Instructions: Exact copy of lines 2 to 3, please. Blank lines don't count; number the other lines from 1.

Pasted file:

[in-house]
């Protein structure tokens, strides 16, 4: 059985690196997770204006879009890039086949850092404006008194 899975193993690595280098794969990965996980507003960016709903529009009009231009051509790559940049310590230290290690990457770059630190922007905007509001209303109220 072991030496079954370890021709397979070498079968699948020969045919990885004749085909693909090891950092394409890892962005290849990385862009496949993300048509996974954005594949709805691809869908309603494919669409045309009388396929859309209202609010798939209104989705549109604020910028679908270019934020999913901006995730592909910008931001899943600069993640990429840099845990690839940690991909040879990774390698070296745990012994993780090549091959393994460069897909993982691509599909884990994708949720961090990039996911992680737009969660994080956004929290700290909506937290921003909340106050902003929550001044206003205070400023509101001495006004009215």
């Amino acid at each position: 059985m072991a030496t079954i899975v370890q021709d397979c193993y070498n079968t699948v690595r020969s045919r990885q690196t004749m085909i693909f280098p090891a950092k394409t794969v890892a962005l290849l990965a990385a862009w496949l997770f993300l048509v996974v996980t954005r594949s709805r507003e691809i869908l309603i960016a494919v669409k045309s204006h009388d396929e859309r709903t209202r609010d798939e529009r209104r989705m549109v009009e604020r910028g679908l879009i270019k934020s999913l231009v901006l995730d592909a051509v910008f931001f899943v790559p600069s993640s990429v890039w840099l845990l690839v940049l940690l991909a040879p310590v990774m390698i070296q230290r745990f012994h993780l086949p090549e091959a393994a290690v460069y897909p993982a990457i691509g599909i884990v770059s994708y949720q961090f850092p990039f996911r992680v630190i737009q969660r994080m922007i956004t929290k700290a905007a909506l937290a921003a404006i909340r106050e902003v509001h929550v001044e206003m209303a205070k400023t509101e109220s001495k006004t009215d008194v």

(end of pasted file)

């Protein structure tokens, strides 16, 4: 059985690196997770204006879009890039086949850092404006008194 899975193993690595280098794969990965996980507003960016709903529009009009231009051509790559940049310590230290290690990457770059630190922007905007509001209303109220 072991030496079954370890021709397979070498079968699948020969045919990885004749085909693909090891950092394409890892962005290849990385862009496949993300048509996974954005594949709805691809869908309603494919669409045309009388396929859309209202609010798939209104989705549109604020910028679908270019934020999913901006995730592909910008931001899943600069993640990429840099845990690839940690991909040879990774390698070296745990012994993780090549091959393994460069897909993982691509599909884990994708949720961090990039996911992680737009969660994080956004929290700290909506937290921003909340106050902003929550001044206003205070400023509101001495006004009215």
């Amino acid at each position: 059985m072991a030496t079954i899975v370890q021709d397979c193993y070498n079968t699948v690595r020969s045919r990885q690196t004749m085909i693909f280098p090891a950092k394409t794969v890892a962005l290849l990965a990385a862009w496949l997770f993300l048509v996974v996980t954005r594949s709805r507003e691809i869908l309603i960016a494919v669409k045309s204006h009388d396929e859309r709903t209202r609010d798939e529009r209104r989705m549109v009009e604020r910028g679908l879009i270019k934020s999913l231009v901006l995730d592909a051509v910008f931001f899943v790559p600069s993640s990429v890039w840099l845990l690839v940049l940690l991909a040879p310590v990774m390698i070296q230290r745990f012994h993780l086949p090549e091959a393994a290690v460069y897909p993982a990457i691509g599909i884990v770059s994708y949720q961090f850092p990039f996911r992680v630190i737009q969660r994080m922007i956004t929290k700290a905007a909506l937290a921003a404006i909340r106050e902003v509001h929550v001044e206003m209303a205070k400023t509101e109220s001495k006004t009215d008194v």